Kinset is a new company that builds virtual 3D storefronts for online and multi-channel retailers. The storefronts can be viewed with a special browser that comes in a rather small download. One of the potential applications for the service is a virtual environment that can be used to test real-world store layouts, and this video shows how these storefronts are generated and populated with merchandise. If you download Kinset browser and go "in-world", you'll see their two test stores populated with Amazon's affiliate goodies. Their news release says Brookstone will have built a store on the platform, apparently by the end of the year. Here's a recent Boston Globe's write-up on the company.
The idea sounds a lot like what P&G has been doing in Britain for a while -- using VR technology to research consumer in-store behavior. One of the downsides, though, of Kinset and similar initiatives in Second Life and other words is that on-screen shopping is not an accurate approximation of the in-store experience.
Here are a few screenshots and impressions from my own exploratory shopping trip to Kinset (click images to zoom in). The service is in beta, so not everything might be ready for the prime time yet.
The shelves in the middle behind the cash register are populated with search results -- one of the nicer touches of the application; merchandise on the side shelves is persistent.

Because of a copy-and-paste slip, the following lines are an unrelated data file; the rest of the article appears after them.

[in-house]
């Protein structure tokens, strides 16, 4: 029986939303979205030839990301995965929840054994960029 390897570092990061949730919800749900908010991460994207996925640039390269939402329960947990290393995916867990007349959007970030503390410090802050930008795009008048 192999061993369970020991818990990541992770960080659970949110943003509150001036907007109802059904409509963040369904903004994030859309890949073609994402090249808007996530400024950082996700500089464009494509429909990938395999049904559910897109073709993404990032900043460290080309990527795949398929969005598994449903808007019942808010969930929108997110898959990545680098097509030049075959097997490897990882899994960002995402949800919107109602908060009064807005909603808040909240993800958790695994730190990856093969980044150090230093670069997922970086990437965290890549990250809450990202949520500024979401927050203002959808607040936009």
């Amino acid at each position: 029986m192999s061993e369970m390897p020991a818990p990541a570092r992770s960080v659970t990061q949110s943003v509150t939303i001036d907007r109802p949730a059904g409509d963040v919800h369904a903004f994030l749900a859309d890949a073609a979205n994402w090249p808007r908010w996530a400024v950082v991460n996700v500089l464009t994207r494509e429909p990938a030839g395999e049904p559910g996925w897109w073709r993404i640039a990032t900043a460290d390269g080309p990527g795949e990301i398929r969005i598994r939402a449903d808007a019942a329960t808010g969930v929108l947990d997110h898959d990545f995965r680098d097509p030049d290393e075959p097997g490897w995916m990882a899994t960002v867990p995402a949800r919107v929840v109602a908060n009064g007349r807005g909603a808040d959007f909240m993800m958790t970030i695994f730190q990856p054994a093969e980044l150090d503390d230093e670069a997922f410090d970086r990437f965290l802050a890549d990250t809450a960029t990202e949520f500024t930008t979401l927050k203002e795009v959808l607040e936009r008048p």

While the virtual shelves work better for books and music that look fairly realistic, the electronics are rendered not as 3D models but as flat product snapshots. This, of course, is the most immediate future of all such attempts at shopping virtualization until there is a cheap and fast way to create and import large quantities of 3D product images. Having the TVs actually display videos would also be nice but probably not feasible any time soon.
Pointing on an item produces its Amazon description (right). The shopping cart is not rendered through a traditional cart metaphor, though; it's a simple window (top center).
The idea has potential but I there's a lot to be done to bring it to the point where the effort of going into a 3D interface to shop starts paying off. It would be nice to be able to pick an object up and look at the back panel (if it's a TV), or have the shelf updated with merchandise similar to the item you are looking at, or stream music samples for CDs, or talk to a live or a bot assistant.
To make Kinset a useful planogramming tool, it would make sense to connect the software to traffic sensors and visualize shoppers' paths around the store.